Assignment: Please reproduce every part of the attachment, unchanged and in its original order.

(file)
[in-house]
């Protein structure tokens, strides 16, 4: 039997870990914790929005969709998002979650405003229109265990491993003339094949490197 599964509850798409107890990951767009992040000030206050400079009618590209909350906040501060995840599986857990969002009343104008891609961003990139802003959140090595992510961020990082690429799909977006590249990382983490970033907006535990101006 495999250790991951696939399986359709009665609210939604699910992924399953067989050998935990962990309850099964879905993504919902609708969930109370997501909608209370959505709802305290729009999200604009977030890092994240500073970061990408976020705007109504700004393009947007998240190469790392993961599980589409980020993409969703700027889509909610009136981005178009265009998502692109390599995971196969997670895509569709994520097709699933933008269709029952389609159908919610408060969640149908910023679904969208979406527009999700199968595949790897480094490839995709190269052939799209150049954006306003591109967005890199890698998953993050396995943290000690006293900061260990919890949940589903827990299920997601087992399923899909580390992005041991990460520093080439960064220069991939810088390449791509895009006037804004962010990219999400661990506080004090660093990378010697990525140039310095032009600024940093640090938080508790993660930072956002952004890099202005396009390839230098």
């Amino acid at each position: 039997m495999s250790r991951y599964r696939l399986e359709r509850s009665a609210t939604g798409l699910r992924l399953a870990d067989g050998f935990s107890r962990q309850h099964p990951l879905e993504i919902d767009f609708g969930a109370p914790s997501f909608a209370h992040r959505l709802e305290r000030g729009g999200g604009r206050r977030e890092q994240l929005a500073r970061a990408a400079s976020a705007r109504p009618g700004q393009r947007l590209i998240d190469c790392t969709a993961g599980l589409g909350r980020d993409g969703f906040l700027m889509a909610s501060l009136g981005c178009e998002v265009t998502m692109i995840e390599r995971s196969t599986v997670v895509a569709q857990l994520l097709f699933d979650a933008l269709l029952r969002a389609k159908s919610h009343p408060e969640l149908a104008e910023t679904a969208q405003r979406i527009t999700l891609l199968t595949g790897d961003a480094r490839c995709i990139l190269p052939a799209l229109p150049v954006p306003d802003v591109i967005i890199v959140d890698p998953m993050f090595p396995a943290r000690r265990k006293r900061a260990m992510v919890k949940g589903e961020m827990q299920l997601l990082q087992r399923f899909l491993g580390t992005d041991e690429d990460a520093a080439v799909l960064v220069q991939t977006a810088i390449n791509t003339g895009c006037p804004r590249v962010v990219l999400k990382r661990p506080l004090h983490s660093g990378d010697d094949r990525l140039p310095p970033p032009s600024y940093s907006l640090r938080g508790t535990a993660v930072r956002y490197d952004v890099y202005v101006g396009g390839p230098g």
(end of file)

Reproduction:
[in-house]
């Protein structure tokens, strides 16, 4: 039997870990914790929005969709998002979650405003229109265990491993003339094949490197 599964509850798409107890990951767009992040000030206050400079009618590209909350906040501060995840599986857990969002009343104008891609961003990139802003959140090595992510961020990082690429799909977006590249990382983490970033907006535990101006 495999250790991951696939399986359709009665609210939604699910992924399953067989050998935990962990309850099964879905993504919902609708969930109370997501909608209370959505709802305290729009999200604009977030890092994240500073970061990408976020705007109504700004393009947007998240190469790392993961599980589409980020993409969703700027889509909610009136981005178009265009998502692109390599995971196969997670895509569709994520097709699933933008269709029952389609159908919610408060969640149908910023679904969208979406527009999700199968595949790897480094490839995709190269052939799209150049954006306003591109967005890199890698998953993050396995943290000690006293900061260990919890949940589903827990299920997601087992399923899909580390992005041991990460520093080439960064220069991939810088390449791509895009006037804004962010990219999400661990506080004090660093990378010697990525140039310095032009600024940093640090938080508790993660930072956002952004890099202005396009390839230098």
């Amino acid at each position: 039997m495999s250790r991951y599964r696939l399986e359709r509850s009665a609210t939604g798409l699910r992924l399953a870990d067989g050998f935990s107890r962990q309850h099964p990951l879905e993504i919902d767009f609708g969930a109370p914790s997501f909608a209370h992040r959505l709802e305290r000030g729009g999200g604009r206050r977030e890092q994240l929005a500073r970061a990408a400079s976020a705007r109504p009618g700004q393009r947007l590209i998240d190469c790392t969709a993961g599980l589409g909350r980020d993409g969703f906040l700027m889509a909610s501060l009136g981005c178009e998002v265009t998502m692109i995840e390599r995971s196969t599986v997670v895509a569709q857990l994520l097709f699933d979650a933008l269709l029952r969002a389609k159908s919610h009343p408060e969640l149908a104008e910023t679904a969208q405003r979406i527009t999700l891609l199968t595949g790897d961003a480094r490839c995709i990139l190269p052939a799209l229109p150049v954006p306003d802003v591109i967005i890199v959140d890698p998953m993050f090595p396995a943290r000690r265990k006293r900061a260990m992510v919890k949940g589903e961020m827990q299920l997601l990082q087992r399923f899909l491993g580390t992005d041991e690429d990460a520093a080439v799909l960064v220069q991939t977006a810088i390449n791509t003339g895009c006037p804004r590249v962010v990219l999400k990382r661990p506080l004090h983490s660093g990378d010697d094949r990525l140039p310095p970033p032009s600024y940093s907006l640090r938080g508790t535990a993660v930072r956002y490197d952004v890099y202005v101006g396009g390839p230098g």